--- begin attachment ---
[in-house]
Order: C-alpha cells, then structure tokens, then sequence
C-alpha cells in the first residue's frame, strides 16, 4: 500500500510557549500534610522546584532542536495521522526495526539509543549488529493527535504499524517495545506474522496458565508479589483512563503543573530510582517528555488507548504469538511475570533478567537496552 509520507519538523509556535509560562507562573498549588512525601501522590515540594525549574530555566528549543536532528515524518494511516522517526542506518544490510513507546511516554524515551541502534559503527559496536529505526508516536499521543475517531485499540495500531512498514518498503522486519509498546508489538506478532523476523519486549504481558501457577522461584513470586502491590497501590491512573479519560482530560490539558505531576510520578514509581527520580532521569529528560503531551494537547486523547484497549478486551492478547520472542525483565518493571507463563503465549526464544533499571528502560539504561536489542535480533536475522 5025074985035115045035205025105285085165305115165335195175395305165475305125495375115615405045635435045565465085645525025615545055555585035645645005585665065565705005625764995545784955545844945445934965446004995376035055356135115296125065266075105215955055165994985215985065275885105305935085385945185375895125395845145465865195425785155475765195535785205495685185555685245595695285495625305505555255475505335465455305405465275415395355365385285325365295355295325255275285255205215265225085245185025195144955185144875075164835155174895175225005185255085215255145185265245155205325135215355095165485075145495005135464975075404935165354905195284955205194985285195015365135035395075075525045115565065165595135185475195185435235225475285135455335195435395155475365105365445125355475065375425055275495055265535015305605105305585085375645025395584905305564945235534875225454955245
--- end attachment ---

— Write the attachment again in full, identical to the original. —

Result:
[in-house]
Order: C-alpha cells, then structure tokens, then sequence
C-alpha cells in the first residue's frame, strides 16, 4: 500500500510557549500534610522546584532542536495521522526495526539509543549488529493527535504499524517495545506474522496458565508479589483512563503543573530510582517528555488507548504469538511475570533478567537496552 509520507519538523509556535509560562507562573498549588512525601501522590515540594525549574530555566528549543536532528515524518494511516522517526542506518544490510513507546511516554524515551541502534559503527559496536529505526508516536499521543475517531485499540495500531512498514518498503522486519509498546508489538506478532523476523519486549504481558501457577522461584513470586502491590497501590491512573479519560482530560490539558505531576510520578514509581527520580532521569529528560503531551494537547486523547484497549478486551492478547520472542525483565518493571507463563503465549526464544533499571528502560539504561536489542535480533536475522 5025074985035115045035205025105285085165305115165335195175395305165475305125495375115615405045635435045565465085645525025615545055555585035645645005585665065565705005625764995545784955545844945445934965446004995376035055356135115296125065266075105215955055165994985215985065275885105305935085385945185375895125395845145465865195425785155475765195535785205495685185555685245595695285495625305505555255475505335465455305405465275415395355365385285325365295355295325255275285255205215265225085245185025195144955185144875075164835155174895175225005185255085215255145185265245155205325135215355095165485075145495005135464975075404935165354905195284955205194985285195015365135035395075075525045115565065165595135185475195185435235225475285135455335195435395155475365105365445125355475065375425055275495055265535015305605105305585085375645025395584905305564945235534875225454955245